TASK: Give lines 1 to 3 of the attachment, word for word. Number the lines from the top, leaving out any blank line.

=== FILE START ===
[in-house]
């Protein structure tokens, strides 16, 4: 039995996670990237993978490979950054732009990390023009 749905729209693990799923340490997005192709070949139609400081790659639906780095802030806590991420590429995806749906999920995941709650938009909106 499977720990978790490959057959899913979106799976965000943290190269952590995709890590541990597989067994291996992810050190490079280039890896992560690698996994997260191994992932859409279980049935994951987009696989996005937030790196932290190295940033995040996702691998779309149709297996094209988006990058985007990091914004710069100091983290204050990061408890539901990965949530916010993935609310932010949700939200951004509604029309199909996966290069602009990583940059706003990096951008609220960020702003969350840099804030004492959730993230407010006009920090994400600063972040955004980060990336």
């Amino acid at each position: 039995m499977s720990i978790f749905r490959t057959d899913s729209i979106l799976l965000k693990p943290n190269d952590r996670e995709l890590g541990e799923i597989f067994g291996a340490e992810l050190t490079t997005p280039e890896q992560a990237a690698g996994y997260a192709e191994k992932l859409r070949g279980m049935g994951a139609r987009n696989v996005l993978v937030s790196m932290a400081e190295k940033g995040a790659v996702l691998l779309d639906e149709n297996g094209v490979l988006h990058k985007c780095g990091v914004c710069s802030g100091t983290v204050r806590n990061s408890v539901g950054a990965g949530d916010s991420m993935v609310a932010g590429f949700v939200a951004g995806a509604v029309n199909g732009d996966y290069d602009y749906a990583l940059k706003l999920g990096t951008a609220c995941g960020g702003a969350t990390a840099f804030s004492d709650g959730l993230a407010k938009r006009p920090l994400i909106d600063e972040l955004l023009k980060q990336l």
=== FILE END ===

[in-house]
């Protein structure tokens, strides 16, 4: 039995996670990237993978490979950054732009990390023009 749905729209693990799923340490997005192709070949139609400081790659639906780095802030806590991420590429995806749906999920995941709650938009909106 499977720990978790490959057959899913979106799976965000943290190269952590995709890590541990597989067994291996992810050190490079280039890896992560690698996994997260191994992932859409279980049935994951987009696989996005937030790196932290190295940033995040996702691998779309149709297996094209988006990058985007990091914004710069100091983290204050990061408890539901990965949530916010993935609310932010949700939200951004509604029309199909996966290069602009990583940059706003990096951008609220960020702003969350840099804030004492959730993230407010006009920090994400600063972040955004980060990336």
């Amino acid at each position: 039995m499977s720990i978790f749905r490959t057959d899913s729209i979106l799976l965000k693990p943290n190269d952590r996670e995709l890590g541990e799923i597989f067994g291996a340490e992810l050190t490079t997005p280039e890896q992560a990237a690698g996994y997260a192709e191994k992932l859409r070949g279980m049935g994951a139609r987009n696989v996005l993978v937030s790196m932290a400081e190295k940033g995040a790659v996702l691998l779309d639906e149709n297996g094209v490979l988006h990058k985007c780095g990091v914004c710069s802030g100091t983290v204050r806590n990061s408890v539901g950054a990965g949530d916010s991420m993935v609310a932010g590429f949700v939200a951004g995806a509604v029309n199909g732009d996966y290069d602009y749906a990583l940059k706003l999920g990096t951008a609220c995941g960020g702003a969350t990390a840099f804030s004492d709650g959730l993230a407010k938009r006009p920090l994400i909106d600063e972040l955004l023009k980060q990336l």